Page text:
Roots’ temperature control tech now works on flowers – like the ‘lily of the Incas’
Food & Agriculture
Food & Agriculture
Special Report: The innovative agtech’s temperature control technology has been successful on cannabis crops, lettuce, basil and chives – and now it’s also been shown to work on Alstroemeria, a beautiful flower native to South America also known as the ‘lily of the Incas’.
In the first use of the company’s Root Zone Temperature Optimisation technology (RZTO) on flowers, Roots (ASX:ROO) reported growth and cultivation of flowers with cooled roots started eight weeks earlier than control plants.
This early blooming accounted for a 20 percent increase in production – the equivalent of a whopping 150,000 flowers per hectare.
The extended growing season also allowed the farmer from the pilot to obtain a premium price of more than double the standard rate for out-of-season flowers.
Alstroemeria, also known as Peruvian Lily or the lily of the Incas, is part of the growing floriculture industry, which is estimated to be worth US$55 billion a year. The sector is very diverse and includes the production of floral crops such as cut flowers and cut foliage, flower bulbs, potted flowering as well as foliage plants and bedding plants.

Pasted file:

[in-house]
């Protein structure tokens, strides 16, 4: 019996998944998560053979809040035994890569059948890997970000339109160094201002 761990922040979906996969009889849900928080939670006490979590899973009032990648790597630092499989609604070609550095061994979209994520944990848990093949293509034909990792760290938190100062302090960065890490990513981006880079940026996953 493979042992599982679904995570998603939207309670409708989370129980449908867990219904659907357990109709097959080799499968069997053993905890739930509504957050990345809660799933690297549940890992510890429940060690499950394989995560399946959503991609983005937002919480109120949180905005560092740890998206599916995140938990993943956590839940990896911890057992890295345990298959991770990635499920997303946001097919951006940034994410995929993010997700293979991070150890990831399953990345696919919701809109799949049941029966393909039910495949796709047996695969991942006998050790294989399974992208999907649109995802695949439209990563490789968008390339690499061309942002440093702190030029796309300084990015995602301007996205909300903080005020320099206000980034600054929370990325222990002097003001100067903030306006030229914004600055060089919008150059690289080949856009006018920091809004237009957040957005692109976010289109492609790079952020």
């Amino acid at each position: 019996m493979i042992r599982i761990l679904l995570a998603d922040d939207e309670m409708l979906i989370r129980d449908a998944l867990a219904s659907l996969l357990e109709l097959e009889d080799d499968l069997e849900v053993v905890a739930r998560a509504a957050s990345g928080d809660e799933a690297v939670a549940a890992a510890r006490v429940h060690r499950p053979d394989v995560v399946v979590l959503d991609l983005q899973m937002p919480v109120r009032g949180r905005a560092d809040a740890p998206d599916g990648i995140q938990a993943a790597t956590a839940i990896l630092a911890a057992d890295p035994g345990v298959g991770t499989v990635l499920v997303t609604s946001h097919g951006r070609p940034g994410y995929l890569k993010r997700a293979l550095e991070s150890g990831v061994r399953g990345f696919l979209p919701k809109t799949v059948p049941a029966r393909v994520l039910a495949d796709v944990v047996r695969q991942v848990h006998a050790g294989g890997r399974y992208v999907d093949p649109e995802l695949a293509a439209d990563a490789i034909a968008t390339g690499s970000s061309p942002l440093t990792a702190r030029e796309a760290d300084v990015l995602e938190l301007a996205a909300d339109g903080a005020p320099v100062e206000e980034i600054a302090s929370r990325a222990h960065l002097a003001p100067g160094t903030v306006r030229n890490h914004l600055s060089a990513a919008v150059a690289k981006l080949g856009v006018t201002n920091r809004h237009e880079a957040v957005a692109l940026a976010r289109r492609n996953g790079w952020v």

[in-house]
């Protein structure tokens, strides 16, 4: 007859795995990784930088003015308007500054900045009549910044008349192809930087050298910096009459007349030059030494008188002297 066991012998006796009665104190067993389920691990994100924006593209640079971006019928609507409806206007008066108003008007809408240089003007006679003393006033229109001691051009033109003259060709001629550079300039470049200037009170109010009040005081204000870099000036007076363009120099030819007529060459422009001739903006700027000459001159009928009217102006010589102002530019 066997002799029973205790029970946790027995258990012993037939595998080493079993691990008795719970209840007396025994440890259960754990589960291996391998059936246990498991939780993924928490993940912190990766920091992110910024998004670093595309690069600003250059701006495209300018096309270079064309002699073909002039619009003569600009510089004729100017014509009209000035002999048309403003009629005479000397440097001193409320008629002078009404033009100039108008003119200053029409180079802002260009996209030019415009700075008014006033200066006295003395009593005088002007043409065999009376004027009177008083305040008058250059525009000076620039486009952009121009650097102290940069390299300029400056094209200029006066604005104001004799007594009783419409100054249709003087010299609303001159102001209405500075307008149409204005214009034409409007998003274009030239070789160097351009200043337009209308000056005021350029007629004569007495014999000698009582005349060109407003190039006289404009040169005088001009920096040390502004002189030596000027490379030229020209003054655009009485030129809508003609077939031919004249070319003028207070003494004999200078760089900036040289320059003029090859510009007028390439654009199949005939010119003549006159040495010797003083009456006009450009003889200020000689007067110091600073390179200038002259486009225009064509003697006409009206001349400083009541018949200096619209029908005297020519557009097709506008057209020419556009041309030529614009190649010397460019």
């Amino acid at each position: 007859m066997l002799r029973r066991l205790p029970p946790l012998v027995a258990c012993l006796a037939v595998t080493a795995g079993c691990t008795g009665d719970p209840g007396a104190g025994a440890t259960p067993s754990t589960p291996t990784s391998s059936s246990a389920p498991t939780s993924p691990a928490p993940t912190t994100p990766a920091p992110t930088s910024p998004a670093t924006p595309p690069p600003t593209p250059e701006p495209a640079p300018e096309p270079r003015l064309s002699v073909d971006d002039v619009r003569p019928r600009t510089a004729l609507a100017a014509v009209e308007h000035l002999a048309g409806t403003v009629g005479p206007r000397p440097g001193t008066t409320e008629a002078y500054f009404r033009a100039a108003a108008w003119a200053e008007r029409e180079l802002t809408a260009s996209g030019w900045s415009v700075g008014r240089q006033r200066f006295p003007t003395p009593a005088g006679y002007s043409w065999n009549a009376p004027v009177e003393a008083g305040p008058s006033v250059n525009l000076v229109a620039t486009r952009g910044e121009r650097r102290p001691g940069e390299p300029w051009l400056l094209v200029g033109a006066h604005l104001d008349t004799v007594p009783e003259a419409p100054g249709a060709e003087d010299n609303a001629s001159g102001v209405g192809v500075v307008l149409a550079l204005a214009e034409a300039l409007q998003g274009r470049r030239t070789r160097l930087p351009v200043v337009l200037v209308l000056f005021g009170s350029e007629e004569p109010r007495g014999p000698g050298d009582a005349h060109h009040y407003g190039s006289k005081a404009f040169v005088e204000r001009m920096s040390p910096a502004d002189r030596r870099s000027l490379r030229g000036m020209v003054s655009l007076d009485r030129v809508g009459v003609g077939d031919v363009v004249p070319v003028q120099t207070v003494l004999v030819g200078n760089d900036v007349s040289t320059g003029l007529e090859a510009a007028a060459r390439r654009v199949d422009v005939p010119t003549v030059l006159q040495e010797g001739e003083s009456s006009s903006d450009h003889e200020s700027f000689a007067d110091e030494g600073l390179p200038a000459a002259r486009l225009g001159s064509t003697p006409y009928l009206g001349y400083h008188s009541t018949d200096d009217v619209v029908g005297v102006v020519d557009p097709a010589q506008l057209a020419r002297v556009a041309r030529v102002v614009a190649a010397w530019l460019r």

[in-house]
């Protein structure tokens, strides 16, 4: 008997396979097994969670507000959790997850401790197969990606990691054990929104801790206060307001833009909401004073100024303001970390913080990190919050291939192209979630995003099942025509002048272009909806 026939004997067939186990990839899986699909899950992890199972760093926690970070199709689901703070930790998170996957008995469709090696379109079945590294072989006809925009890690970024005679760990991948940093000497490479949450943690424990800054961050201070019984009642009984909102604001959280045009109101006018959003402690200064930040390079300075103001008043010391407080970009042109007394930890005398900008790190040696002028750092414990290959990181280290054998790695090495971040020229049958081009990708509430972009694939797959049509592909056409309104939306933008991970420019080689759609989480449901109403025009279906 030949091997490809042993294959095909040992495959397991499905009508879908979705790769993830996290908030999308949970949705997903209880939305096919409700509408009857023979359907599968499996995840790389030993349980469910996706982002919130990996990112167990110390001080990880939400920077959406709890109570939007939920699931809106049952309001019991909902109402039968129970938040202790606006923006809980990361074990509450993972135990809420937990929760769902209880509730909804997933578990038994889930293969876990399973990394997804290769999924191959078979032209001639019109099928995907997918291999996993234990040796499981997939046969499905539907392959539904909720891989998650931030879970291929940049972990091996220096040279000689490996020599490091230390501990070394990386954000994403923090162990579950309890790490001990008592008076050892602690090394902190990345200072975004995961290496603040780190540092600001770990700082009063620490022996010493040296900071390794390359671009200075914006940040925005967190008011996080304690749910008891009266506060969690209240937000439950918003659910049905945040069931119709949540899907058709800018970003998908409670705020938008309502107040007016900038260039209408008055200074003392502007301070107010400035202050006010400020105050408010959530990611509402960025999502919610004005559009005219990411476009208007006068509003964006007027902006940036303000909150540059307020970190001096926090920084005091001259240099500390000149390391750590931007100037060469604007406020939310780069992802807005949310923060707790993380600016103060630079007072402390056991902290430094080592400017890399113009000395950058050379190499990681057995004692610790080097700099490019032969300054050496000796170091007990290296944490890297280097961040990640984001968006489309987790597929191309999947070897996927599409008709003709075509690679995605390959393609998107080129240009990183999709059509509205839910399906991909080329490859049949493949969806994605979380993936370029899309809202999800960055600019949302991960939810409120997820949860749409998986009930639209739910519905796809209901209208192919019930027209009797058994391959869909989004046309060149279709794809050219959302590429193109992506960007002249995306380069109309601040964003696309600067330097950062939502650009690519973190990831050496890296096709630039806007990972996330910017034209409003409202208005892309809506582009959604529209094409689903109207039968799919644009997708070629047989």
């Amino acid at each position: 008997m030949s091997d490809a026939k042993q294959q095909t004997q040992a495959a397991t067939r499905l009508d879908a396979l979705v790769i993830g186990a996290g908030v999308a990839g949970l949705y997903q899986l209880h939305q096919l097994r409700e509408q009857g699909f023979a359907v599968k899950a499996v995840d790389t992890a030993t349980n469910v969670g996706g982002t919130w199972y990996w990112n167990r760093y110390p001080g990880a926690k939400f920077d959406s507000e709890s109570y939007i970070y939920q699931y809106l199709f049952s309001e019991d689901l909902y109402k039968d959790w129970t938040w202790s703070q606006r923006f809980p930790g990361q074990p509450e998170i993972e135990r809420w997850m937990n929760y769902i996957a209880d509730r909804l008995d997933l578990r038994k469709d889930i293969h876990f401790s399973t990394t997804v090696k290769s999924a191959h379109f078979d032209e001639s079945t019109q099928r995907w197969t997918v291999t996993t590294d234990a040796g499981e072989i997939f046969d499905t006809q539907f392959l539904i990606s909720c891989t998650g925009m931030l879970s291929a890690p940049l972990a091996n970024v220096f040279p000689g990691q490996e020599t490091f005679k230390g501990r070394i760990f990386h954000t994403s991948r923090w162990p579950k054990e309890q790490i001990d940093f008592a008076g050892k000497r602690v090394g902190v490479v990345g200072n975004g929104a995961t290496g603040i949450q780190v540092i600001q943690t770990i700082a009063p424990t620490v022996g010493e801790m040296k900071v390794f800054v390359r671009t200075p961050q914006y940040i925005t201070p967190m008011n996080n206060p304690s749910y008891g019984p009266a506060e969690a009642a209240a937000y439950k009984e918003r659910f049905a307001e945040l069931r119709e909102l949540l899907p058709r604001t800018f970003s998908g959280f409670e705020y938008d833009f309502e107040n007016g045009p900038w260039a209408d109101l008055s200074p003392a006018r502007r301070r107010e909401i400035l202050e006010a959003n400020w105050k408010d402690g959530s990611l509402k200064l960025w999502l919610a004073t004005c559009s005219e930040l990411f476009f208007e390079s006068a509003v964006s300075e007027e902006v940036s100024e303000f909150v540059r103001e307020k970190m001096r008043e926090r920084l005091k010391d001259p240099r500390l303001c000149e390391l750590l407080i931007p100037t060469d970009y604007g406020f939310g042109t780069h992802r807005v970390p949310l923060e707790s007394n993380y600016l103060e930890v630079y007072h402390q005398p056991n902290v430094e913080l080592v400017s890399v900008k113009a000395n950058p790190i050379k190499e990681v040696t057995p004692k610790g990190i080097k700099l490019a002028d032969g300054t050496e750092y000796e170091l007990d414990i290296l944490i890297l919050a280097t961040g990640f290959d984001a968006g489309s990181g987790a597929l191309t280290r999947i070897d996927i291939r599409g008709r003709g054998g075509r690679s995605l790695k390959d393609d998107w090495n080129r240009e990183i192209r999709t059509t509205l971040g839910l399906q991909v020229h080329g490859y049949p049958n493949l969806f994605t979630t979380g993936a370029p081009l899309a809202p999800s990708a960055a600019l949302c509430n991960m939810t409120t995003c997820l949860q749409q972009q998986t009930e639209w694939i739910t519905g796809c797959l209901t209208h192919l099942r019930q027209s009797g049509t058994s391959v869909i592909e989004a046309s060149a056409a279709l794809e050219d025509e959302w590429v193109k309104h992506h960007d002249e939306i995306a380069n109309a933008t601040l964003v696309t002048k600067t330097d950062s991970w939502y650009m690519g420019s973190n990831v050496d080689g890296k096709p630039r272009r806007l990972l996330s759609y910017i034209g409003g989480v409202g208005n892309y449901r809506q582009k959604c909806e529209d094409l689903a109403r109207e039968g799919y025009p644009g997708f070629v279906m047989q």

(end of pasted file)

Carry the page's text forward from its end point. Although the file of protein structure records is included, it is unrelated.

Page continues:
During the pilot, which was conducted in the Israeli summer, Roots used the RZTO cooling system to keep the flower roots relatively stable at an optimal range, despite high ambient air temperatures in the greenhouse.
Dr Sharon Devir, chief of Roots, said the company would use the results of the pilot study to promote its tech across the floriculture industry.
“We see many opportunities with floriculture crops as crop yield optimisation and growing cycle management is critical, as most cut flowers do not travel well and have limited lifespans,” she said.
“This successful pilot allows us to undertake detailed discussions with stakeholders in this sector who were keen to see whether Roots’ proprietary technology could benefit representative crops common in the floriculture industry grown under extreme conditions.”
By successfully cooling the root systems of the Alstroemeria seedling, the RZTO system provided increased protection from a significant heatwave, stabilising the temperature range between day and night, which resulted in dramatically increased growth and a higher yield.